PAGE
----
Russia’s space agency says an investigation has found that a rocket carrying a crew to the International Space Station failed recently because of a technical malfunction of a sensor.
The Soyuz-FG rocket carrying a NASA astronaut and a Roscosmos cosmonaut failed two minutes into the October 11 flight, sending their emergency capsule into a sharp fall back to Earth. They landed safely on Kazakhstan’s steppe, but the aborted mission dealt another blow to the troubled Russian space program that serves as the only way to deliver astronauts to the orbiting outpost.
Roscosmos’ executive director Sergei Krikalyov said Wednesday the probe found that a malfunction of a sensor which signals the jettisoning one of the rocket’s four side boosters caused the booster to collide with the second stage of the rocket. (VOA)
The first person on Mars is ‘likely to be a woman’, NASA Administrator Jim Bridenstine has said.
“It’s likely to be a woman, the first next person on the Moon. It’s also true that the first person on Mars is likely to be a woman,” CNN cited Bridenstine as saying on a science and technology radio talk show “Science Friday”.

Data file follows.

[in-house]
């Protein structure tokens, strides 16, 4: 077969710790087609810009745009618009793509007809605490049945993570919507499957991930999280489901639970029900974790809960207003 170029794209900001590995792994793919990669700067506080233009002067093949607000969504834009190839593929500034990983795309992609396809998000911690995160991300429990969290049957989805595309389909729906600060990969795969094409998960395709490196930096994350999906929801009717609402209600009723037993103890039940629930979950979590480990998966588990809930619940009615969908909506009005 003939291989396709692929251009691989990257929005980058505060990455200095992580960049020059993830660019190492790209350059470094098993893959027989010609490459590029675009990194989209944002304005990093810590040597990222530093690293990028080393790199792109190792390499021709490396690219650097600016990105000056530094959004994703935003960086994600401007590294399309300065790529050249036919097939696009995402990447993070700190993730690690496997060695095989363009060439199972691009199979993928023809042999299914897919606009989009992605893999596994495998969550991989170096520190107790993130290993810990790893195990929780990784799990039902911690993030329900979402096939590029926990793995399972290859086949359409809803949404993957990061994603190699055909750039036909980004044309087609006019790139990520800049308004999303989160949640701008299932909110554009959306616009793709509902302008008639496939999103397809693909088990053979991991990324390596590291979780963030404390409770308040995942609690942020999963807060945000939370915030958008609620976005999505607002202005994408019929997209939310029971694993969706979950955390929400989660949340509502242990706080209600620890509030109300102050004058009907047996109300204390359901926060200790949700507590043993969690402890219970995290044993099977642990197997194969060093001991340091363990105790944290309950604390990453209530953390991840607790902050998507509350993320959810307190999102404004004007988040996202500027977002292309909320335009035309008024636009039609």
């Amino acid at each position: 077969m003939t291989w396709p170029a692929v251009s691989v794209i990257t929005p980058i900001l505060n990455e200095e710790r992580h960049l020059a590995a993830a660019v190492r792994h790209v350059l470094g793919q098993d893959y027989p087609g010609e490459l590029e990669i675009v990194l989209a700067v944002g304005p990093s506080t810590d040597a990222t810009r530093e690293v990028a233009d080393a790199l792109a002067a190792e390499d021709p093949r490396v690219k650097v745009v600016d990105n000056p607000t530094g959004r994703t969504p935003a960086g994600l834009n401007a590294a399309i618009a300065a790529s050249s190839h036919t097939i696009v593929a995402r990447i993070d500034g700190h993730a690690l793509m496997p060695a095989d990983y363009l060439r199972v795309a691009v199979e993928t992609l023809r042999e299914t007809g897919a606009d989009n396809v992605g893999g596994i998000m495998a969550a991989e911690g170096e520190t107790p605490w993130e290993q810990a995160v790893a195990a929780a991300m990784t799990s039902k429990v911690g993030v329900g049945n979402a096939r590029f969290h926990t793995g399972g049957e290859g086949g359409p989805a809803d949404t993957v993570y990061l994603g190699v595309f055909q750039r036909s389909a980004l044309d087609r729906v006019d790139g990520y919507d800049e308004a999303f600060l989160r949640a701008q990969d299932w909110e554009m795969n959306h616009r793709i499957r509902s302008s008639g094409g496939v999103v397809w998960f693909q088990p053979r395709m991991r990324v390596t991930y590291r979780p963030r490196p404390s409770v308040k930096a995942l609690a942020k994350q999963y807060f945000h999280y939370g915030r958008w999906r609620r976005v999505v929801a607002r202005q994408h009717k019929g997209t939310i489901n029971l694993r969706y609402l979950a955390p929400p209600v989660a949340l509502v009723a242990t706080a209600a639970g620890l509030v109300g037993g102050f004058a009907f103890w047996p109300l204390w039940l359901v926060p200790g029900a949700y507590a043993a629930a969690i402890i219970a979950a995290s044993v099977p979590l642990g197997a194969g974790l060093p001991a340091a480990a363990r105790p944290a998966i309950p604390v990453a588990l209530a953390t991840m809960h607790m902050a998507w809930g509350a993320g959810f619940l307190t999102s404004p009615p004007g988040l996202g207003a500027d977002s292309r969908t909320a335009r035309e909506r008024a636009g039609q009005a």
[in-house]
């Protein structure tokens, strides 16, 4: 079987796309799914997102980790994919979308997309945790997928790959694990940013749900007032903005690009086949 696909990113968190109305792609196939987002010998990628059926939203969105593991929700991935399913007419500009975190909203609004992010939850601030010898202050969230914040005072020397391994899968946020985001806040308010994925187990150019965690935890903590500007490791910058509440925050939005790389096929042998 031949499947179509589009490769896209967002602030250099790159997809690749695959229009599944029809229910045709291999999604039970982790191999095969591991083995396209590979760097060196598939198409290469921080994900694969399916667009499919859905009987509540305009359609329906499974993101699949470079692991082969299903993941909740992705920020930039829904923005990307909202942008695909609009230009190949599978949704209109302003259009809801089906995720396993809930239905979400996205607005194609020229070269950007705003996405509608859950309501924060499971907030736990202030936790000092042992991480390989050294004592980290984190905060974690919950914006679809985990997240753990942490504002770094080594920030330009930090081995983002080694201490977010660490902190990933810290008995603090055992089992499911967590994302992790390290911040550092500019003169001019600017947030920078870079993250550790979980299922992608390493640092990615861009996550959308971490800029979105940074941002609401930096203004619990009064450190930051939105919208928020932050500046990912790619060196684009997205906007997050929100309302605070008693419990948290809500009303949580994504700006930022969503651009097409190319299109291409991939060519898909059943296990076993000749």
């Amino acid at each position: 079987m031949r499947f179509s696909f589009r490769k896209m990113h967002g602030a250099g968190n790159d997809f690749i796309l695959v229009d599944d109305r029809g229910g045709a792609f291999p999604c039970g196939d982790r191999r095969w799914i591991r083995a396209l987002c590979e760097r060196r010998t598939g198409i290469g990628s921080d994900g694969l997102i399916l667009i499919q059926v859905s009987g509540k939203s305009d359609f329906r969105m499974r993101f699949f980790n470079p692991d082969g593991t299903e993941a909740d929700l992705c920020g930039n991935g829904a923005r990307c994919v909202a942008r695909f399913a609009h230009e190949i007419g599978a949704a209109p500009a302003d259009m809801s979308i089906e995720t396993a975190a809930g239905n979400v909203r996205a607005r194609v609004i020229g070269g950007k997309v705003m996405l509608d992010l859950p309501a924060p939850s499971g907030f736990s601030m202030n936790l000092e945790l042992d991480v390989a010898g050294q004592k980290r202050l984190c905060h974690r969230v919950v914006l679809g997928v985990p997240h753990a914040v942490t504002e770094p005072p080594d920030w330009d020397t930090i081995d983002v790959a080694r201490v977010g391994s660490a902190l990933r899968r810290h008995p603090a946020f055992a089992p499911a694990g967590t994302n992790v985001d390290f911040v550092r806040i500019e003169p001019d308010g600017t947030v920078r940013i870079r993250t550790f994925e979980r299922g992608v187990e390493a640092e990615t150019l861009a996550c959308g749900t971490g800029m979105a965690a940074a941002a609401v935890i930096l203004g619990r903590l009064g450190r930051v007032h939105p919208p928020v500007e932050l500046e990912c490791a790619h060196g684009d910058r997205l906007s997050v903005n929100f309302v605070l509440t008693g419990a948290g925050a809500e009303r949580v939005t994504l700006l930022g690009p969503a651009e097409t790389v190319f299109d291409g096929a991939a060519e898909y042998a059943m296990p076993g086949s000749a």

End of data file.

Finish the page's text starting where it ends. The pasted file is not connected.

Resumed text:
The NASA administrator did not identify a specific person but said women are at the forefront of the agency’s upcoming plans.
NASA will also have its first all-female spacewalk at the end of the month, when astronauts Anne McClain and Christina Koch will get to float around in space. The spacewalk will last about seven hours, according to the US space agency.
“So these are great days. We have the first all-female spacewalk happening this month at the end of March, which is of course, National Women’s Month,” Bridenstine said.
Both McClain and Koch were part of the 2013 astronaut class, half of which were women. They came from the second largest applicant pool NASA has ever received — more than 6,100. The most recent class of flight directors was also 50 per cent women, NASA said.